So quite a lot actually! And it would appear that inspite of all this the goalposts needed moving to another pitch.
These measures are projected to bring debt to 128 percent of GDP by 2020
So not 120% anymore then? We also see that the above was not enough and that this was required.
Finally, Greece’s European partners agreed to provide roughly
€26 billion in additional financing for the period 2012–16, to help cover projected financing gaps.
Phew! But we are there now? Er no in another damning revelation the IMF tells us this.
With the relief, a gap of €5½–9½ billion remains during 2015–16
As you can see the tactics employed are the opposite to what is called “rope a dope” in boxing. There you feign apparent defeat to lure your opponent into overconfidence and complacency here you feign and claim success for pretty much the same objective. Plenty have been fooled by it but the consequences are relentless, consistent and grim. If you want to know how grim take a look at this.
Overall, the cumulative output decline has now reached about 19½ percent (including the impact of recently announced GDP revisions, which shaved over 1½ percent off reported growth in 2010–11).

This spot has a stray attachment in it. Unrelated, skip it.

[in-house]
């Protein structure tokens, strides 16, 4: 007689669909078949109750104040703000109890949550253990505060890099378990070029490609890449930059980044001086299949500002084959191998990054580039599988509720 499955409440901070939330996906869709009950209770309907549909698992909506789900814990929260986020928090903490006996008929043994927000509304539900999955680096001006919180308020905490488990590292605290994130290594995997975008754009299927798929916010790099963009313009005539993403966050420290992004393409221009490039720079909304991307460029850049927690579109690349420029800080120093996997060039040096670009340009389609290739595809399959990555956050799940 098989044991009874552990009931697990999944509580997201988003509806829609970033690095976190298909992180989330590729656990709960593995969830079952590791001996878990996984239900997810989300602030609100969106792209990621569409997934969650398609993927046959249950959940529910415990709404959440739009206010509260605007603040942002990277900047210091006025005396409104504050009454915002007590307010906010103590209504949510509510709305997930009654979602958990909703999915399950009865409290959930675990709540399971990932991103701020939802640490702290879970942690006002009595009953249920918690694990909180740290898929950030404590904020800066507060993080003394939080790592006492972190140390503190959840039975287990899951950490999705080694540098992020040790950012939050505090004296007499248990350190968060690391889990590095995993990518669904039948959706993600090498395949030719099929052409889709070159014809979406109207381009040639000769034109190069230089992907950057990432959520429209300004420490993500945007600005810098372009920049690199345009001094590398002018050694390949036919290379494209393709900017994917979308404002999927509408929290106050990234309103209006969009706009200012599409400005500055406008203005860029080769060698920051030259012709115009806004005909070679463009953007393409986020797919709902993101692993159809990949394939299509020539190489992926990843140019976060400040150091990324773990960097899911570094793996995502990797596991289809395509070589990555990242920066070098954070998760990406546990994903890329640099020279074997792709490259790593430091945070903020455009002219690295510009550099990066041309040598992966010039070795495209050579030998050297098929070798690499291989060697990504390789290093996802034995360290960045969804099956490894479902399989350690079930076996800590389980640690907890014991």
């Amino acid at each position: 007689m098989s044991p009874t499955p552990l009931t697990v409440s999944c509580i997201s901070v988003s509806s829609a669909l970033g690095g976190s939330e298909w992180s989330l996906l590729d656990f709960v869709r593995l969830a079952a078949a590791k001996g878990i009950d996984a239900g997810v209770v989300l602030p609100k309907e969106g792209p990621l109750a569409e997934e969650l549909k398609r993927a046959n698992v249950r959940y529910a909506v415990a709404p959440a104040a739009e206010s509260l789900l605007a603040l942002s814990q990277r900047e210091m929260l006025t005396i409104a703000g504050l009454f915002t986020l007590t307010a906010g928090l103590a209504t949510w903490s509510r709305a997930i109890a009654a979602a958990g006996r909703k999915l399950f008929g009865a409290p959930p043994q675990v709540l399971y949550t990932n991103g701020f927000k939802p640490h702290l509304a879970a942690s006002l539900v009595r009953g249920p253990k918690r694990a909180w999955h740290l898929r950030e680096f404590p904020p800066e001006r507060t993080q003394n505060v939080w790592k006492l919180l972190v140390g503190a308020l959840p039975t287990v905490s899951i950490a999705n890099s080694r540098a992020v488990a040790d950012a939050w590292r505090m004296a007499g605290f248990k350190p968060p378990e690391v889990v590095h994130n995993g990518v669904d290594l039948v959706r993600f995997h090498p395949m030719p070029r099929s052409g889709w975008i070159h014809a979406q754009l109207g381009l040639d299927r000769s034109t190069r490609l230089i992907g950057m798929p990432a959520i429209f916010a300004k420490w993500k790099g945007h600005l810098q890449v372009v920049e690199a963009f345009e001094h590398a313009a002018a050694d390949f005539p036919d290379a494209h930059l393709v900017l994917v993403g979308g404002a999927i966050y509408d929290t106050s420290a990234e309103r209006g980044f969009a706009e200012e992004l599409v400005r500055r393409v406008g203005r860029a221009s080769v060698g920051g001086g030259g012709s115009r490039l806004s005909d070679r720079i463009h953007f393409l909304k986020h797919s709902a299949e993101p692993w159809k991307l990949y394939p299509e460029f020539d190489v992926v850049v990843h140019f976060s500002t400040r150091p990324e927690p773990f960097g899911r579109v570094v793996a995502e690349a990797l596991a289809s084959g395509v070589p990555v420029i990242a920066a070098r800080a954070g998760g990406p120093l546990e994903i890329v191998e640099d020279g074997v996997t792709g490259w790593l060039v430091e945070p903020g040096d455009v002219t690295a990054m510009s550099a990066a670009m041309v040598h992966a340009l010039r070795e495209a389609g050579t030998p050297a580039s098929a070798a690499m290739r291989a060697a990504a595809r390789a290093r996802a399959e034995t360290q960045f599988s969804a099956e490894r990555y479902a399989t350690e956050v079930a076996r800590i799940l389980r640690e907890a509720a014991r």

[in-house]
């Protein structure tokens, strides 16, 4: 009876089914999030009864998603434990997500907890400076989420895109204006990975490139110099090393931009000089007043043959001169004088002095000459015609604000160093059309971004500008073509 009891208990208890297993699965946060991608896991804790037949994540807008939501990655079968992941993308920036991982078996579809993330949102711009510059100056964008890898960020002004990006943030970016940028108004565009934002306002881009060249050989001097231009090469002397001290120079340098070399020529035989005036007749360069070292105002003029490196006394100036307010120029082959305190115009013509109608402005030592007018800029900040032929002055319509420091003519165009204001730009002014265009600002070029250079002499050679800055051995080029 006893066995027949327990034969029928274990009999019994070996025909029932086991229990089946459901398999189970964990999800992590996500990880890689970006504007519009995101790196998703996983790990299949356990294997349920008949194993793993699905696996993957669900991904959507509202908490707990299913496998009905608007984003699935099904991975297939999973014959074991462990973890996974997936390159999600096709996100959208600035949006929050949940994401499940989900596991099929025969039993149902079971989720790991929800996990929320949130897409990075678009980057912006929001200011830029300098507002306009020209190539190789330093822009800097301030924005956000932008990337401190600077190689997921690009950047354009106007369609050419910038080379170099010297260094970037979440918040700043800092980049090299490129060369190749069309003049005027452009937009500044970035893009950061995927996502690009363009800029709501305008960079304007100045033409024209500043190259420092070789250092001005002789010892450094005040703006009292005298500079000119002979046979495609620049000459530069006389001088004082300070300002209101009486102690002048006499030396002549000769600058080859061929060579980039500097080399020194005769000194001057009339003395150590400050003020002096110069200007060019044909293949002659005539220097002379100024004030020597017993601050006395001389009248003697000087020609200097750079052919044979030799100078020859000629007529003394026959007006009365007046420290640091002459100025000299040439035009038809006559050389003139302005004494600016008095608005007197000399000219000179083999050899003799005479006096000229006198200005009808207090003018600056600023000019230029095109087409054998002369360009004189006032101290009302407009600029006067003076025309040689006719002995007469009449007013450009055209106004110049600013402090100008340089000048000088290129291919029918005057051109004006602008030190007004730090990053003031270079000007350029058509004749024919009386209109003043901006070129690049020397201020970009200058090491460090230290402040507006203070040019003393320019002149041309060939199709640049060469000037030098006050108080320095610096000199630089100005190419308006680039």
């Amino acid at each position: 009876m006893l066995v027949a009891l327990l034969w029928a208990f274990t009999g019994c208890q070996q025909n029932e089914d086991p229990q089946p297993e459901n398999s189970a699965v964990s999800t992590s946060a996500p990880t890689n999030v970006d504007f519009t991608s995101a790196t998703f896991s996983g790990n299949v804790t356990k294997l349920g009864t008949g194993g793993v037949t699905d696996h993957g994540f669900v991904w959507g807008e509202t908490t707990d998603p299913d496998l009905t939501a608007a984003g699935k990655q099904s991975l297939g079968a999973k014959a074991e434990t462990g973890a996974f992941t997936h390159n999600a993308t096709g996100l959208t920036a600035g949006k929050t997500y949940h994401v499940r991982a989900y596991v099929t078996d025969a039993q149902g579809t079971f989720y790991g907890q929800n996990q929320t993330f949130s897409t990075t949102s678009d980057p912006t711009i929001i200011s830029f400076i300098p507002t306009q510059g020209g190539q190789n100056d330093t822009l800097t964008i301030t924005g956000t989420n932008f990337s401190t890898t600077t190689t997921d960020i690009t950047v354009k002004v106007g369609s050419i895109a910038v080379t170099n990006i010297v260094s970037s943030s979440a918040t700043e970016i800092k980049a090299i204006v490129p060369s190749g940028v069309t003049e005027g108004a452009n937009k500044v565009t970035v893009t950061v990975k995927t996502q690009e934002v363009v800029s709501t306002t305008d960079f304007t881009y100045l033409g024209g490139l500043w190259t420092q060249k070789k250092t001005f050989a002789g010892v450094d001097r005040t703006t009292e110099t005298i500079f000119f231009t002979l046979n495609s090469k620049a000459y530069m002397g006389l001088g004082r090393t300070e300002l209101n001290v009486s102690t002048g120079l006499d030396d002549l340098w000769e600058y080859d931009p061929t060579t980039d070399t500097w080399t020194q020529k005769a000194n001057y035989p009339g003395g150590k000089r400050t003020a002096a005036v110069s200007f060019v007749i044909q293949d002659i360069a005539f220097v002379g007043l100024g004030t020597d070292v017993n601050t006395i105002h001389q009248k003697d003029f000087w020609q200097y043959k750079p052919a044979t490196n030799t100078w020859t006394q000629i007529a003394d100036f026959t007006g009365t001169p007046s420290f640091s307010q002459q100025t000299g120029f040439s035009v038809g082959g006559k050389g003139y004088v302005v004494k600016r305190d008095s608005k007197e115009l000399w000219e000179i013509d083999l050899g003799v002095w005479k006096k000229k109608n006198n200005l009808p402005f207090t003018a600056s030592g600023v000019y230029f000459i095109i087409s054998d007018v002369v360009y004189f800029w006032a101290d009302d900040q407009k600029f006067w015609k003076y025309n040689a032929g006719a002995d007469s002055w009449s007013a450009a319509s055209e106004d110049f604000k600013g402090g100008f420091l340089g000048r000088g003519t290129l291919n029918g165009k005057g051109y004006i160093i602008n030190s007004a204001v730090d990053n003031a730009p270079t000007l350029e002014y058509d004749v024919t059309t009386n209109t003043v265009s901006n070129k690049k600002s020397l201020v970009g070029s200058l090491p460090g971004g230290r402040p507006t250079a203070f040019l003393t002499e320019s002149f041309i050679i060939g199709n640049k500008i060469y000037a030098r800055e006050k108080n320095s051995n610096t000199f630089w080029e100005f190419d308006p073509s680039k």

Attempts at a cover up continue
The program ran off track due to a severe political crisis. The extended election period effectively put on hold….
So the economy shrank nearly 20% due to the election did it? This is really poor as the election was in fact caused by the economic crisis which the IMF admits later after attempting to deflect people’s attention.
The IMF now becomes openly critical of much of what has happened
The structural transformation of Greece’s economy continues to proceed at a slow pace (outside of the labor market), and this is making Greece’s adjustment more costly
Remember how many times we have been promised reform. Also we see that another set of fantasies have turned to dust.
Privatization targets have been missed by a wide margin
And if we look at one of the most important areas we see this.
Tax administration reform stalled
Even worse take a look at this.
The tax administration has fallen well short of its performance targets, in areas such as the number of large taxpayer and high wealth individual audits and debt collection
So one of the major factors in the Greek crisis -an inability to tax its wealthy- seems to be ongoing.
Remember how many times we have been told that a package is the last dose of austerity?
further fiscal adjustment in 2015–16 is expected
Remember when I argued that official holdings of Greek debt needed a haircut?
We are really in March Hare territory now as the European Central Bank has handed over the “profits” from its holdings. This means that profits now go into my financial lexicon as it has losses on its holdings and it and the EFSF have provided the money for Greece to buy maturing bonds of it! Anyway this and other similar measures comprise around 16% of Greek GDP but..